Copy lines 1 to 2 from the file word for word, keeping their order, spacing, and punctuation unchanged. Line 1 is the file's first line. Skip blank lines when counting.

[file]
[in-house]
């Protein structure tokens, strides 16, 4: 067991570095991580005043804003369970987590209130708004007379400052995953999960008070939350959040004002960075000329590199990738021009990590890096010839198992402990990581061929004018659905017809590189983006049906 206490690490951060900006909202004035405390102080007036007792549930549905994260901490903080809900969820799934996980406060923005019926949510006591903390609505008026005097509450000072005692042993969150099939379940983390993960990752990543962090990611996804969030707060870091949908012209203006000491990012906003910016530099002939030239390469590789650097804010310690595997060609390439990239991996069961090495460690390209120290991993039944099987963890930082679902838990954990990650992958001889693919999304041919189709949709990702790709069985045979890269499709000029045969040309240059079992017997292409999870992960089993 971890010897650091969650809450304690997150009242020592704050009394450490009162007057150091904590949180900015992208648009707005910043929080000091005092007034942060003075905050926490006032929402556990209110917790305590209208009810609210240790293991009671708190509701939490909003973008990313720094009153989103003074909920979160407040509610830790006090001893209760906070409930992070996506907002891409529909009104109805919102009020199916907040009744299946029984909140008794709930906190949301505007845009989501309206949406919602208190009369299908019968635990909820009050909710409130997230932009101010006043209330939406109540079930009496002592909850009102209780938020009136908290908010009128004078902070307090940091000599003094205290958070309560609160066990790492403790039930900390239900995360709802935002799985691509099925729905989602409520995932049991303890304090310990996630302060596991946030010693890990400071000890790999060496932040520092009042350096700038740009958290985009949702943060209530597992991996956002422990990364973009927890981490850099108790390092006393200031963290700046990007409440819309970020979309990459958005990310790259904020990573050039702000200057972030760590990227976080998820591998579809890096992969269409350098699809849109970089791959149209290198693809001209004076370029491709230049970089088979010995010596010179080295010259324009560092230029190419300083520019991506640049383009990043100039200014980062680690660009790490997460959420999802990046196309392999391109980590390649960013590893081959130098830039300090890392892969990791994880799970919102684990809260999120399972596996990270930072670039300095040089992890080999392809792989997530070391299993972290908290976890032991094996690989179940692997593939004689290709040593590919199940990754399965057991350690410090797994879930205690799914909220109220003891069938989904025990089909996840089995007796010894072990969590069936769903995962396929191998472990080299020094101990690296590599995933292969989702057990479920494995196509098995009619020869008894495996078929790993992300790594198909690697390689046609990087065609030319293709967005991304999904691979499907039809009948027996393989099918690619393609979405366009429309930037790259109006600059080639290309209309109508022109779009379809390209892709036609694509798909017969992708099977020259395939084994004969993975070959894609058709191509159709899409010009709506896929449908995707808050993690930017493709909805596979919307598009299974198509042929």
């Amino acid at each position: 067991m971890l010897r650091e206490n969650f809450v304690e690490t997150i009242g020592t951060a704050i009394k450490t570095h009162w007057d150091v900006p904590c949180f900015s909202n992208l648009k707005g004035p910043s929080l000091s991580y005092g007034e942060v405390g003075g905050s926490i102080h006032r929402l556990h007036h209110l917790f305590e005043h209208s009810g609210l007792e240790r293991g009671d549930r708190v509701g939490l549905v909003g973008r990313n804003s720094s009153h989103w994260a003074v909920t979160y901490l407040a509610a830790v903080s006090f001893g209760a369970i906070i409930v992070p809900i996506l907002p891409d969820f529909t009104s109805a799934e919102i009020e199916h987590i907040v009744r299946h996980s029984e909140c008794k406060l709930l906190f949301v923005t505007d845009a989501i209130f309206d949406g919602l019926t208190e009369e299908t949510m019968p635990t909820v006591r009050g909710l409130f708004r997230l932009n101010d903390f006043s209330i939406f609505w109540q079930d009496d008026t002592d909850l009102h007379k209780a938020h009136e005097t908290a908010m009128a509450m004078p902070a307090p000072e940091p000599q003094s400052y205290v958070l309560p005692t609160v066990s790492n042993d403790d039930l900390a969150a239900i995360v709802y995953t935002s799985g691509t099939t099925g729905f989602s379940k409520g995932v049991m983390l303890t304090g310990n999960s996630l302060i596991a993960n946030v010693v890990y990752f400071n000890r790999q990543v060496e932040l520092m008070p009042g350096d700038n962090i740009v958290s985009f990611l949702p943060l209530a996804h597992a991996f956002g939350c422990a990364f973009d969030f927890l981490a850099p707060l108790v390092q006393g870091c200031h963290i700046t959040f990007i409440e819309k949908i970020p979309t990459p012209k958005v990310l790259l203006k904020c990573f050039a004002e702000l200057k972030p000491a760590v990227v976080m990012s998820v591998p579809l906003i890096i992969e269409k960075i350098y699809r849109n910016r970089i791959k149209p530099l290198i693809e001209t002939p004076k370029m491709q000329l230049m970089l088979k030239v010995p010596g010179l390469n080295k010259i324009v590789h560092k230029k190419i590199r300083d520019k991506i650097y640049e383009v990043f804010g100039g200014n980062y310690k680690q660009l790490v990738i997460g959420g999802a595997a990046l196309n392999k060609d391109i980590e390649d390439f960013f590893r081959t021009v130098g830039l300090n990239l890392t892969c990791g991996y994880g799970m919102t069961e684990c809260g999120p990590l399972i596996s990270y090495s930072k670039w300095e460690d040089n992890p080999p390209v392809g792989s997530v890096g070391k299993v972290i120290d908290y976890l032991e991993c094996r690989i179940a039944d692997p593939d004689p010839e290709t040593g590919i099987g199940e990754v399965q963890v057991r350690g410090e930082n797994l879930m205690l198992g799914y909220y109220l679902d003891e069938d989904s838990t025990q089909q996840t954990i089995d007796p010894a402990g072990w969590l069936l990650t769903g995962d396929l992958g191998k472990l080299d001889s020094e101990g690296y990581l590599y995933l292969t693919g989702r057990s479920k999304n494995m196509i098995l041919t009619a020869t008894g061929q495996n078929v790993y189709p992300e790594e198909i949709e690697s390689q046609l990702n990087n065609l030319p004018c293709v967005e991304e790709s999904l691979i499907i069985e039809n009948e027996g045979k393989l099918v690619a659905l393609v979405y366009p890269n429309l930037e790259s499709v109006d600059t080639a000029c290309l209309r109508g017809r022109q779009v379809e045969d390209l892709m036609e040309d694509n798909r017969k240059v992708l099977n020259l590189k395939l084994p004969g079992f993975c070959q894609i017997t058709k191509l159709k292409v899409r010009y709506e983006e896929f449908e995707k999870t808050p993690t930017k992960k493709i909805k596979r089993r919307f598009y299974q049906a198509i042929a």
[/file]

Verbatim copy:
[in-house]
């Protein structure tokens, strides 16, 4: 067991570095991580005043804003369970987590209130708004007379400052995953999960008070939350959040004002960075000329590199990738021009990590890096010839198992402990990581061929004018659905017809590189983006049906 206490690490951060900006909202004035405390102080007036007792549930549905994260901490903080809900969820799934996980406060923005019926949510006591903390609505008026005097509450000072005692042993969150099939379940983390993960990752990543962090990611996804969030707060870091949908012209203006000491990012906003910016530099002939030239390469590789650097804010310690595997060609390439990239991996069961090495460690390209120290991993039944099987963890930082679902838990954990990650992958001889693919999304041919189709949709990702790709069985045979890269499709000029045969040309240059079992017997292409999870992960089993 971890010897650091969650809450304690997150009242020592704050009394450490009162007057150091904590949180900015992208648009707005910043929080000091005092007034942060003075905050926490006032929402556990209110917790305590209208009810609210240790293991009671708190509701939490909003973008990313720094009153989103003074909920979160407040509610830790006090001893209760906070409930992070996506907002891409529909009104109805919102009020199916907040009744299946029984909140008794709930906190949301505007845009989501309206949406919602208190009369299908019968635990909820009050909710409130997230932009101010006043209330939406109540079930009496002592909850009102209780938020009136908290908010009128004078902070307090940091000599003094205290958070309560609160066990790492403790039930900390239900995360709802935002799985691509099925729905989602409520995932049991303890304090310990996630302060596991946030010693890990400071000890790999060496932040520092009042350096700038740009958290985009949702943060209530597992991996956002422990990364973009927890981490850099108790390092006393200031963290700046990007409440819309970020979309990459958005990310790259904020990573050039702000200057972030760590990227976080998820591998579809890096992969269409350098699809849109970089791959149209290198693809001209004076370029491709230049970089088979010995010596010179080295010259324009560092230029190419300083520019991506640049383009990043100039200014980062680690660009790490997460959420999802990046196309392999391109980590390649960013590893081959130098830039300090890392892969990791994880799970919102684990809260999120399972596996990270930072670039300095040089992890080999392809792989997530070391299993972290908290976890032991094996690989179940692997593939004689290709040593590919199940990754399965057991350690410090797994879930205690799914909220109220003891069938989904025990089909996840089995007796010894072990969590069936769903995962396929191998472990080299020094101990690296590599995933292969989702057990479920494995196509098995009619020869008894495996078929790993992300790594198909690697390689046609990087065609030319293709967005991304999904691979499907039809009948027996393989099918690619393609979405366009429309930037790259109006600059080639290309209309109508022109779009379809390209892709036609694509798909017969992708099977020259395939084994004969993975070959894609058709191509159709899409010009709506896929449908995707808050993690930017493709909805596979919307598009299974198509042929």